Excerpts from the essay The Science of the Saints, by St. Alphonsus.
“Hence it is that if a brute were ever to act according to reason, we should say that such a brute acted like a man; so we say that a man who acts upon sensual appetites and contrary to reason acts like a brute.”
There are two kinds of sciences upon earth – one heavenly, the other worldly. The heavenly is that which leads us to please God, and makes us great in heaven. The worldly is that which moves us to please ourselves, and to become great in the world. But this worldly science is folly and madness in the sight of God. The wisdom of the world is foolishness with God, [1 Cor. 3:19]. It is folly, for it makes fools of those who cultivate it; it makes them fools, and like the brutes, for it teaches them to satisfy their carnal appetites like the beasts.
St. John Chrysostom wrote, “We call him a man who preserves complete the image of a man; and what is the image of a man? - to be rational.” Hence it is that if a brute were ever to act according to reason, we should say that such a brute acted like a man; so we say that a man who acts upon sensual appetites and contrary to reason acts like a brute.
Blessed is he who has received from God the science of the saints. The science of the saints is to know the love of God. How many in the world are well versed in literature, in mathematics, in foreign and ancient languages! But what will this profit them if they know not the love of God? Blessed is he, said St. Augustine, who knows God, even if he knows nothing else. He that knows God and loves him, though he be ignorant of what others know, is more learned than the learned who know not how to love God. Let us not, then, envy those who know many things; let us only envy those who know how to love Jesus Christ; and let us imitate St. Paul, who said that he desired to know nothing but Jesus Christ and him crucified.
But the evil is that the knowledge of the world puffs us up, and makes us proud and prone to despise others – a pernicious fault, for, as St. James says, God resists the proud, and gives grace to the humble, [Ja. 4:6.] Oh, that they would be wise and understand, and know the latter end, [Deut. 32:29]. Oh, if men would act by reason and the divine law, and thus would learn to provide, not so much for temporal existence, which speedily ends, as for eternity, they would assuredly not occupy themselves in the attainment of any knowledge, except such as aids them in obtaining eternal happiness and avoiding eternal pains.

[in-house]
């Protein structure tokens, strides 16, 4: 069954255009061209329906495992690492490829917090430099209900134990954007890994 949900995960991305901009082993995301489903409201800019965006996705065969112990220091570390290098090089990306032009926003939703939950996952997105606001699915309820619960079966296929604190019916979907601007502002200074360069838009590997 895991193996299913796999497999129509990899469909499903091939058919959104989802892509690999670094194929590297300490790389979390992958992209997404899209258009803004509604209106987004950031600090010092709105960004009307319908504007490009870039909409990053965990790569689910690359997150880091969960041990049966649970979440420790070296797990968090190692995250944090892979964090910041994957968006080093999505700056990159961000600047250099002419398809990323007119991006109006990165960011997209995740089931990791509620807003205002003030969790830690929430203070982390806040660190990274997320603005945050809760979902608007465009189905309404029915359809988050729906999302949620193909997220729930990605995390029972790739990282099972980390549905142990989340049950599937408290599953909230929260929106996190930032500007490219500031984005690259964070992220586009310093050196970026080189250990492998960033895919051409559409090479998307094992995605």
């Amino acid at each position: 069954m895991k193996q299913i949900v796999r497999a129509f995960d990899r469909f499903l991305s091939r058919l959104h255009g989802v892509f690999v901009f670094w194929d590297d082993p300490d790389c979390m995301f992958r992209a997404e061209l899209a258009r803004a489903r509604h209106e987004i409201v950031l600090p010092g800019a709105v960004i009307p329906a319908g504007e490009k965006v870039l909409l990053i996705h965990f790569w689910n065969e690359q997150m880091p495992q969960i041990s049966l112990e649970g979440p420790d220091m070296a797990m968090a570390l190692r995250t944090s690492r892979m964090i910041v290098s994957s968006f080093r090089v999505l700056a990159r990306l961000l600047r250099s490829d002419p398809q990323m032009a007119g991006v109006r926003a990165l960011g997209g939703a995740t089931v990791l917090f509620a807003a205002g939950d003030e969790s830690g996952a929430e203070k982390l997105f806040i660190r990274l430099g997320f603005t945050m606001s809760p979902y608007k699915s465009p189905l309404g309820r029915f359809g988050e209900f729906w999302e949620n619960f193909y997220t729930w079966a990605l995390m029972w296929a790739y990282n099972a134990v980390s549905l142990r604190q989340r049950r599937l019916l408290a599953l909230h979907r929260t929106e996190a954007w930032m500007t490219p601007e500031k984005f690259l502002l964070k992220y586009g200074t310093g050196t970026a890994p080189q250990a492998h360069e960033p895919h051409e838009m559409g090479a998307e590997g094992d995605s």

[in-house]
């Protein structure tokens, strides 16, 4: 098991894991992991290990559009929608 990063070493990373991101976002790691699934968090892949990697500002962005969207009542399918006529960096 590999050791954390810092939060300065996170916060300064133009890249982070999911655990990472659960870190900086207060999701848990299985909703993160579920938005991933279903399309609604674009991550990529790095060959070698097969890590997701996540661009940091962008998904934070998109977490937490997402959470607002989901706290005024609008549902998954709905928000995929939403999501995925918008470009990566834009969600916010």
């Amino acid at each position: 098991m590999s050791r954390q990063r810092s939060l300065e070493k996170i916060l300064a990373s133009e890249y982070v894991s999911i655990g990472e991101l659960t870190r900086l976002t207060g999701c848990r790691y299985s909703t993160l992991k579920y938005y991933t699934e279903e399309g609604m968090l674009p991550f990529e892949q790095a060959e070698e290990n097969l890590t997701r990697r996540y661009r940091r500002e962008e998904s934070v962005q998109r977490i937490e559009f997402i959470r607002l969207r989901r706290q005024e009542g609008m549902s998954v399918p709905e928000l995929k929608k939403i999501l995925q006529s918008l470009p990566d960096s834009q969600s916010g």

St. John Chrysostom advises us to walk among the tombs of the dead, in order to learn the knowledge of salvation. Oh, what a school of truth are the sepulchers for learning the vanity of the world! “Let us go to the tombs; there,” said the saint, “there I see nothing but corruption, bones and worms.” From all these skeletons, I cannot tell which belonged to the ignorant and which to the learned; I only see that with death all the glories of the world were finished for them. What remained to a Cicero, a Demosthenes, an Ulpian? They have slept their sleep, and have found nothing in their hands, [Ps. 75;6].
“Let the unlearned arise and seize upon heaven!” cried out St. Augustine. How learned were St. Francis of Assisi, St. Paschal, St. John of God? - ignorant in worldly knowledge, but well-skilled in that which is divine. Thou hast hidden these things from the wise and prudent, and hast revealed them to babes, [Matt. 11:25]. By the wise, we are here to understand the worldly-wise, who labor for the possessions and glories of the world, and think little of eternal joys. And by babes, we are to understand simple souls (like those of children), who know little of worldly wisdom, and devote all their care to pleasing God.
Happy are we if we attain to the knowledge of the love which Jesus crucified had for us, and from this book of love attain to the love of him. O thou, who art my true and perfect lover, where shall I find one who has so loved me as Thou hast? I perceive that Thou callest me to Thy holy love. I give myself wholly to Thee; accept me; give me help to be faithful to Thee; I desire to be no longer my own, but all, all Thine. O mother of God! Do thou also help me with thy prayers.
Edited excerpts from “The Science of the Saints” in The Way of Salvation and of Perfection, by St. Alphonsus de Liguori, pp. 187-190.
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